The only significant criminal justice priority in today's State of the State speech, reports the Fort Worth Star Telegram, was when Gov. Perry "called for $135 million to strengthen the state-led enforcement effort to confront what he called a continued threat from 'brazen transnational gangs' tied to Mexican drug cartels." I didn't see that number in the prepared remarks, but here's the portion of the speech related to border security and immigration:
In these times of global unrest and porous borders, security remains a top priority, especially in light of Washington’s ongoing failure to provide the resources necessary to secure our border, or implement a sensible immigration policy.There's much to dispute about the Governor's presentation of border realities. Independent analyses contradict his claims of massive drops in border crime; in fact, the border has always been, statistically, one of the safer parts of the state. And most economists agree illegal immigration declined because of boosted federal enforcement combined with a tanking housing market, not because of Texas' grants to border sheriffs, which included a sheriff who was allegedly on the payroll of the Gulf cartel.
I’m hopeful that my fellow border governor from Arizona will bring a better approach in her new role as Secretary of Homeland Security.
However, until we see results, Texas will continue filling the leadership void created by Washington DC and investing in the safety of our citizens with our own border security effort.
From 2005 until September 2007, my office cobbled together roughly $38 million which we used to ramp up security along our border.
Based on the success of these efforts, you invested $110 million in Operation Border Star in 2007.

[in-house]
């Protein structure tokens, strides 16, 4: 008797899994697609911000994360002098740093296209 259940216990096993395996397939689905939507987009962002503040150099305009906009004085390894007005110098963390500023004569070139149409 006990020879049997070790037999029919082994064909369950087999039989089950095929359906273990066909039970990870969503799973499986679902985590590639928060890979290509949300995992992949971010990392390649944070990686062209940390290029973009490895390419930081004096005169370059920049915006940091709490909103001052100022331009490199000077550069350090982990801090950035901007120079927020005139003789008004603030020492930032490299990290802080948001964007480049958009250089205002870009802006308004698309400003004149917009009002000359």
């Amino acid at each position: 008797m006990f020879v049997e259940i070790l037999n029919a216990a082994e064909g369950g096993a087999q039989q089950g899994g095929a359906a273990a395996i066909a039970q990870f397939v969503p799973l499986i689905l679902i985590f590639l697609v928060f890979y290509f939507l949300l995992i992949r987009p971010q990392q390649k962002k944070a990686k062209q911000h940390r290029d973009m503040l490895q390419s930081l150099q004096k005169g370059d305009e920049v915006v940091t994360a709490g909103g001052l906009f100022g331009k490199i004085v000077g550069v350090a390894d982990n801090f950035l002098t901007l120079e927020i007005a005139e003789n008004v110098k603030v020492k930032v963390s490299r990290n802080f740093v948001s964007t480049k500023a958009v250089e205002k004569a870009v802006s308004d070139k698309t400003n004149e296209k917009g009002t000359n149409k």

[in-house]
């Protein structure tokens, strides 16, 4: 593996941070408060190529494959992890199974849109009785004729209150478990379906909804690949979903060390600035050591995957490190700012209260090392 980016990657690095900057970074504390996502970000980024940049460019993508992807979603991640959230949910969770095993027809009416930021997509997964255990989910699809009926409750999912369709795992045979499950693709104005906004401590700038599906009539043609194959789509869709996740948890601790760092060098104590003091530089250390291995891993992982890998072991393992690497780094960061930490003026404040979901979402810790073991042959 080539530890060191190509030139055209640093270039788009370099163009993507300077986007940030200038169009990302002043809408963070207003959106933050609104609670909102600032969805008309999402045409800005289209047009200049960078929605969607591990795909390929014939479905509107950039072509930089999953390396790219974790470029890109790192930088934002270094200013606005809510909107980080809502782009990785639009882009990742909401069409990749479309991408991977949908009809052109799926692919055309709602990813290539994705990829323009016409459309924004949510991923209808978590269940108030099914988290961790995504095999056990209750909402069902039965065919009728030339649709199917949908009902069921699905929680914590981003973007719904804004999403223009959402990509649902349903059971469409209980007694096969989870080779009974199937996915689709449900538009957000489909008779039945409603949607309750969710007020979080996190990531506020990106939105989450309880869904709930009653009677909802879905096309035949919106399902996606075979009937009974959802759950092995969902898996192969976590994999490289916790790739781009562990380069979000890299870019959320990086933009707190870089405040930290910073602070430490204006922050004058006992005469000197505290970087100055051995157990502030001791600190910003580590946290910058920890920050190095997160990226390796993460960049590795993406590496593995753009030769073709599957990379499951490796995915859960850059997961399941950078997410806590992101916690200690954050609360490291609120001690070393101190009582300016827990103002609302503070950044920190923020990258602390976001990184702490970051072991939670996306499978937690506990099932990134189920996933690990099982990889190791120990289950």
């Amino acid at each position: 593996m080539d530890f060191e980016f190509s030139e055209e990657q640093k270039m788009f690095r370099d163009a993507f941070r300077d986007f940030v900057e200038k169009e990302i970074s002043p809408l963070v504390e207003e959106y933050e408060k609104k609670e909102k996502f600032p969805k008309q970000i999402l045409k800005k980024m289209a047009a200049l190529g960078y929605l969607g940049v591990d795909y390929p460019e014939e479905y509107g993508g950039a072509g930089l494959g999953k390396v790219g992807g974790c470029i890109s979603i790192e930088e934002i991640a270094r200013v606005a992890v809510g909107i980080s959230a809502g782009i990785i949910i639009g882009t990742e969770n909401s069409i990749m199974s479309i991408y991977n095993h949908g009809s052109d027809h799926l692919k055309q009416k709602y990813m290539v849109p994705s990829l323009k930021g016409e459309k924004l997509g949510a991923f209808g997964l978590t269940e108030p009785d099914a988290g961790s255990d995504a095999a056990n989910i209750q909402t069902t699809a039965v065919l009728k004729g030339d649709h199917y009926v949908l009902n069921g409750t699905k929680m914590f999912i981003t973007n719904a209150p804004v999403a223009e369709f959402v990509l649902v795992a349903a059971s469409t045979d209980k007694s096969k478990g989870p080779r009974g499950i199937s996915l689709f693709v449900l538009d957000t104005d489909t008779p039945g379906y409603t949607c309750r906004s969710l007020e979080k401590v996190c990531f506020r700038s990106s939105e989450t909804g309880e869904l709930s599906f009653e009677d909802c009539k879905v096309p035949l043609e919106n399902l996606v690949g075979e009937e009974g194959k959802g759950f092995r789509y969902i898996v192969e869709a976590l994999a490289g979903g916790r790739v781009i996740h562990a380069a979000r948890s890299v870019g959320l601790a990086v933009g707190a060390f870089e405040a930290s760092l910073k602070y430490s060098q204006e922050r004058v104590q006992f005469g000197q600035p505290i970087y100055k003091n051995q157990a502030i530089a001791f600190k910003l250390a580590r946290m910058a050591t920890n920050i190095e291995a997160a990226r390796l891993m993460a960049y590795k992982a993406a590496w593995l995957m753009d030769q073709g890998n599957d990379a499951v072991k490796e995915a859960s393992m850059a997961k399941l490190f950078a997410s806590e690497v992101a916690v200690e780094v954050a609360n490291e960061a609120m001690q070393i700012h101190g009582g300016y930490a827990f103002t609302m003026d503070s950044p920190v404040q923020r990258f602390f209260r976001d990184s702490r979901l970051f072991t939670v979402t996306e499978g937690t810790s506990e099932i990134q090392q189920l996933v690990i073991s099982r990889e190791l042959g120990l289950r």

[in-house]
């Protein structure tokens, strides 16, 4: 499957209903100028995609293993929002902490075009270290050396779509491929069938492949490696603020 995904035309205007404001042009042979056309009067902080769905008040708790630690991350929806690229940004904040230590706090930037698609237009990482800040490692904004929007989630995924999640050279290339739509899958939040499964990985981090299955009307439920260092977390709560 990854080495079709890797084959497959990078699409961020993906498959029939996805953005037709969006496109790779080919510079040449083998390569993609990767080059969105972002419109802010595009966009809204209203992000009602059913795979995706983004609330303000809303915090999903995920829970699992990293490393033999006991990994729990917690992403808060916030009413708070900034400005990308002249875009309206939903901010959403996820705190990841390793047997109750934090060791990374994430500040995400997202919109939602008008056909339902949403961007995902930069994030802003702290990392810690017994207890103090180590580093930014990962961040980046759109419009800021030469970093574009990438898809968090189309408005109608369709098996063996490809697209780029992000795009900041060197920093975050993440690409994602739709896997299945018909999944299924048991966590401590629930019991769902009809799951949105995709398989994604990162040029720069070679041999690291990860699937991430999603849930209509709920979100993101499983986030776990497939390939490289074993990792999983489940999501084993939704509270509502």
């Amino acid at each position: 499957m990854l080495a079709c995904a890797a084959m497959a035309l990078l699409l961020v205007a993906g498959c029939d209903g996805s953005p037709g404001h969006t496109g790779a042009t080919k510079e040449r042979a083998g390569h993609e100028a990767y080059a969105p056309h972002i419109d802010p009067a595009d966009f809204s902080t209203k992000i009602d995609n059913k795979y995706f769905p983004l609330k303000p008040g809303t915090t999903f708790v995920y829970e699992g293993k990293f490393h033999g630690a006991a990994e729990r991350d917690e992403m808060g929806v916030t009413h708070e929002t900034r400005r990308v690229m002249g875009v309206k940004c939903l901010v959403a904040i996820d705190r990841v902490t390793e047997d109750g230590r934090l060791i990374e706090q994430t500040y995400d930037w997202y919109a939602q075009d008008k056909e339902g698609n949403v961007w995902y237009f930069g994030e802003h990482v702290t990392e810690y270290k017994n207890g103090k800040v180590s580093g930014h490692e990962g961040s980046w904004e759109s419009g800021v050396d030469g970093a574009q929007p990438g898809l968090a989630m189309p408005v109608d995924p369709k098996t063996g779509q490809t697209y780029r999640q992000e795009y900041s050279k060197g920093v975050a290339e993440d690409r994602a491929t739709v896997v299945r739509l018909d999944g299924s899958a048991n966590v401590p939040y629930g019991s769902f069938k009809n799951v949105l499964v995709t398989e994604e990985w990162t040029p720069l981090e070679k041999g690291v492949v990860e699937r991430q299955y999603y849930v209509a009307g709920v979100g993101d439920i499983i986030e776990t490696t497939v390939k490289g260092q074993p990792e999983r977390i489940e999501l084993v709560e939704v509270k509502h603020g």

In doing so, you not only funded more personnel, but also provided assets like aircraft and patrol boats, as well as better technology for communications, data management and coordinated efforts.
Joining us today are representatives of the team protecting our border. Will you please stand and be recognized?
They represent the hardworking men and women who work together to fight crime, including the Texas Border Sheriff’s Coalition, the Brownsville Police Department, the Department of Public Safety, Texas Parks and Wildlife, Texas Military Forces, and the U.S. Border Patrol
Thank you for working so hard to keep Texas safer. As a result of your efforts and their deterrent effect, illegal alien apprehensions in Texas have dropped 47% since 2005.
Crime has also fallen as much as 65% in areas that smuggling cartels previously treated as their personal playground.
Those are signs of great improvement, but we need to keep the heat on by renewing funds for our border efforts, especially in light of the growing drug and gang-related violence in Mexico.
It is already spilling into communities across the state in the form of increasingly brazen transnational gangs.
Because we have seriously hindered the Mexican drug cartels’ ability to move contraband across the border, they are relying with increasing frequency on these unprincipled gangs to do their dirty work.